EU develops a blueprint for stronger consumer protection

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EU develops a blueprint for stronger consumer protectionNew comprehensive EU approach to improving consumer protection and safety would give shoppers more information and help them seek redress when a sale goes wrong.

EU consumer protection rules are among the strongest in the world. However, the marketplace is becoming increasingly sophisticated, with more complex products, services and sales tactics.

To meet these challenges, the European Commission is proposing to develop a more comprehensive EU approach to protecting consumers.

Consumer expenditure currently accounts for over half the EU’s GDP. A better system should increase consumer confidence and help drive competition and economic growth. Over the next 2 years the strategy to boost confidence and growth would: improve consumer safety through stronger laws and more efficient market monitoring increase information available to shoppers, such as the real cost of consumer credit or the right place to complain step up enforcement and strengthen the redress process for when a sale goes wrong align consumer rights to changes in society – for example, by adapting laws to the digital age, factoring in the needs of vulnerable consumers, and making it easier to choose sustainable goods and services.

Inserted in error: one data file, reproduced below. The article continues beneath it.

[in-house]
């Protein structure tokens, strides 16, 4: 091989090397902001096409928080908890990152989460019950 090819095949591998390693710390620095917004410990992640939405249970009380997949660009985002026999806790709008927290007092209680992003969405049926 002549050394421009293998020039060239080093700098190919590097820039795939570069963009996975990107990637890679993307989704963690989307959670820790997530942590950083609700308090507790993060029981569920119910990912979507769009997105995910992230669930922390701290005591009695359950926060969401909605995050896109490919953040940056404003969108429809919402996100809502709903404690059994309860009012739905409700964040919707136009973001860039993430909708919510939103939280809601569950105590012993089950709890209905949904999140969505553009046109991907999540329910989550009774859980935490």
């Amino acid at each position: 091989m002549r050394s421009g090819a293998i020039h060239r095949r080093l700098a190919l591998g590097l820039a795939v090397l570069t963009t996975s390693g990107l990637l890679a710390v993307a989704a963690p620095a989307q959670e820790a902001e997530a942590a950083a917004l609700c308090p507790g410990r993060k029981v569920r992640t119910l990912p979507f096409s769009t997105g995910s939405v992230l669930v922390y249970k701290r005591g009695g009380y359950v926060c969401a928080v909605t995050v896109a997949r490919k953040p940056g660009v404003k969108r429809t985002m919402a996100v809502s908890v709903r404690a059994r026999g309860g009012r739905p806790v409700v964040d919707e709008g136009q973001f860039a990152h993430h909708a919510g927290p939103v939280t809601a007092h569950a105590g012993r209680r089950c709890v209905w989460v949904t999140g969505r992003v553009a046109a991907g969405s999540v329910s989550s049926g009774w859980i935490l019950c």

The strategy will focus on strengthening consumer protection and safety when buying food, travelling, choosing an energy provider, managing finances or shopping online.

The Commission has already proposed 16 measures for e-commerce and online services to double online retail sales by 2015 – they cover better protection for consumers, more information and a wider range of choices.

Resolving contractual disputes

Proposals to provide out-of-court ways to resolve disputes with traders were made last year. The measures would give all consumers recourse to Alternative Dispute Resolution (ADR) – where a neutral third party can propose a solution or mediate between customer and trader.

Resolving online disputes

Online shoppers buying something from another EU country would also have recourse to Online Dispute Resolution (ODR), a process similar to ADR but handled entirely online.

These solutions would complement the help the EU currently provides to consumers in resolving cross-border disputes with traders. For example they can use the European Small Claims Procedure, which speeds up and reduces the cost of litigation for claims up to €2000. As of 2013, consumers will be able to complete the small claims forms online at the e-Justice portal, saving further time and effort.

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